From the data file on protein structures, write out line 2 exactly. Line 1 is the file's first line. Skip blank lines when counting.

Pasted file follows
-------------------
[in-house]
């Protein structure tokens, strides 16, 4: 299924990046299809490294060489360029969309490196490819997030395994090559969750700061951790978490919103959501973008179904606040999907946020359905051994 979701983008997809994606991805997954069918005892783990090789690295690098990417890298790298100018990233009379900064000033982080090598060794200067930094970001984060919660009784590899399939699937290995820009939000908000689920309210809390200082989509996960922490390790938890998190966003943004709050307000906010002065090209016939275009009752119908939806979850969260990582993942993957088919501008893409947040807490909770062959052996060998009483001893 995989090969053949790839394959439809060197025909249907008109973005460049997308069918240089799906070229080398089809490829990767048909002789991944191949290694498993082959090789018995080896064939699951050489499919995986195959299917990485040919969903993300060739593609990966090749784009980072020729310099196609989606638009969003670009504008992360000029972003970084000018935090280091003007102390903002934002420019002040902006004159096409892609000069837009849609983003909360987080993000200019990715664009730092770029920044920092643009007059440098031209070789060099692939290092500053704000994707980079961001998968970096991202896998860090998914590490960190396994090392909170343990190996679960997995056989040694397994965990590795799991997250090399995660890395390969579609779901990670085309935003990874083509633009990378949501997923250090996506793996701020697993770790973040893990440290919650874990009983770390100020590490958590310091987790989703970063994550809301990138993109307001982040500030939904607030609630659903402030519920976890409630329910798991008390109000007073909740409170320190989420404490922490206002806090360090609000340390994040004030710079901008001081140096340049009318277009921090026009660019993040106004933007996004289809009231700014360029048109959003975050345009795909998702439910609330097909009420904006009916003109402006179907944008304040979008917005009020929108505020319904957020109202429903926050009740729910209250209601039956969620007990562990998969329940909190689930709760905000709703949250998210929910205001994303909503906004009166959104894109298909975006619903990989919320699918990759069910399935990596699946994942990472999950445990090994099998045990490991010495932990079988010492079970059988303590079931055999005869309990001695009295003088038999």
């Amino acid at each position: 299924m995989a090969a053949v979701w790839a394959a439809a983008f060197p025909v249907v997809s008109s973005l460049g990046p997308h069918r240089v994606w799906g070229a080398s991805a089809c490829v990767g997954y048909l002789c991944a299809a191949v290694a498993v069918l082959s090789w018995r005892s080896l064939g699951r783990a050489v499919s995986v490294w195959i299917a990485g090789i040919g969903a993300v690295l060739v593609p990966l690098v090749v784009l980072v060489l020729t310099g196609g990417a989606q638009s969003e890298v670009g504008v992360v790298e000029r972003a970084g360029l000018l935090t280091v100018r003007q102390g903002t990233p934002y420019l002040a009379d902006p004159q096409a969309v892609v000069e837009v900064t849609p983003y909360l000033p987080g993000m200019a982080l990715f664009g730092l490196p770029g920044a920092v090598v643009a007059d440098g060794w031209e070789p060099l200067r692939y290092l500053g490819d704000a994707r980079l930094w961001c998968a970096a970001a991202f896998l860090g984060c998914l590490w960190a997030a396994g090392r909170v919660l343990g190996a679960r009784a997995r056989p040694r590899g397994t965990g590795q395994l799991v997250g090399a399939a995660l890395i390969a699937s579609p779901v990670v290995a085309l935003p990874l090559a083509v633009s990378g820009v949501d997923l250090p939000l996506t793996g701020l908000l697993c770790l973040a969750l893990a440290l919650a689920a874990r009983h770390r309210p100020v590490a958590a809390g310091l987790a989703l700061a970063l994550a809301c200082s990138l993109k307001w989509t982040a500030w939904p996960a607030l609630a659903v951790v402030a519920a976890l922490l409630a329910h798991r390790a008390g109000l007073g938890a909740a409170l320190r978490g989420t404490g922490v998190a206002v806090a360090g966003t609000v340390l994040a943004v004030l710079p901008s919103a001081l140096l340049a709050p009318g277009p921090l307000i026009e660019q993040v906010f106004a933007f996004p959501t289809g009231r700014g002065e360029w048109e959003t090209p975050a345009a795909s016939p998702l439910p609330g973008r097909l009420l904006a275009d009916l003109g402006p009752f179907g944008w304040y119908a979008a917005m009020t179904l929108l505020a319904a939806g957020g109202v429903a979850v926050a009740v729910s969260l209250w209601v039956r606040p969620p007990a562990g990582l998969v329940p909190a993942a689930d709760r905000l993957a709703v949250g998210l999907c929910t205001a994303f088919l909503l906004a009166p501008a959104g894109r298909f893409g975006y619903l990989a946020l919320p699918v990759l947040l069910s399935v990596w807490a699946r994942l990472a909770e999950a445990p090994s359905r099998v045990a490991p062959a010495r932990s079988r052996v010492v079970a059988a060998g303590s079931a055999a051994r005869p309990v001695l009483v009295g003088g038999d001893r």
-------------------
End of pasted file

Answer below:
């Protein structure tokens, strides 16, 4: 299924990046299809490294060489360029969309490196490819997030395994090559969750700061951790978490919103959501973008179904606040999907946020359905051994 979701983008997809994606991805997954069918005892783990090789690295690098990417890298790298100018990233009379900064000033982080090598060794200067930094970001984060919660009784590899399939699937290995820009939000908000689920309210809390200082989509996960922490390790938890998190966003943004709050307000906010002065090209016939275009009752119908939806979850969260990582993942993957088919501008893409947040807490909770062959052996060998009483001893 995989090969053949790839394959439809060197025909249907008109973005460049997308069918240089799906070229080398089809490829990767048909002789991944191949290694498993082959090789018995080896064939699951050489499919995986195959299917990485040919969903993300060739593609990966090749784009980072020729310099196609989606638009969003670009504008992360000029972003970084000018935090280091003007102390903002934002420019002040902006004159096409892609000069837009849609983003909360987080993000200019990715664009730092770029920044920092643009007059440098031209070789060099692939290092500053704000994707980079961001998968970096991202896998860090998914590490960190396994090392909170343990190996679960997995056989040694397994965990590795799991997250090399995660890395390969579609779901990670085309935003990874083509633009990378949501997923250090996506793996701020697993770790973040893990440290919650874990009983770390100020590490958590310091987790989703970063994550809301990138993109307001982040500030939904607030609630659903402030519920976890409630329910798991008390109000007073909740409170320190989420404490922490206002806090360090609000340390994040004030710079901008001081140096340049009318277009921090026009660019993040106004933007996004289809009231700014360029048109959003975050345009795909998702439910609330097909009420904006009916003109402006179907944008304040979008917005009020929108505020319904957020109202429903926050009740729910209250209601039956969620007990562990998969329940909190689930709760905000709703949250998210929910205001994303909503906004009166959104894109298909975006619903990989919320699918990759069910399935990596699946994942990472999950445990090994099998045990490991010495932990079988010492079970059988303590079931055999005869309990001695009295003088038999």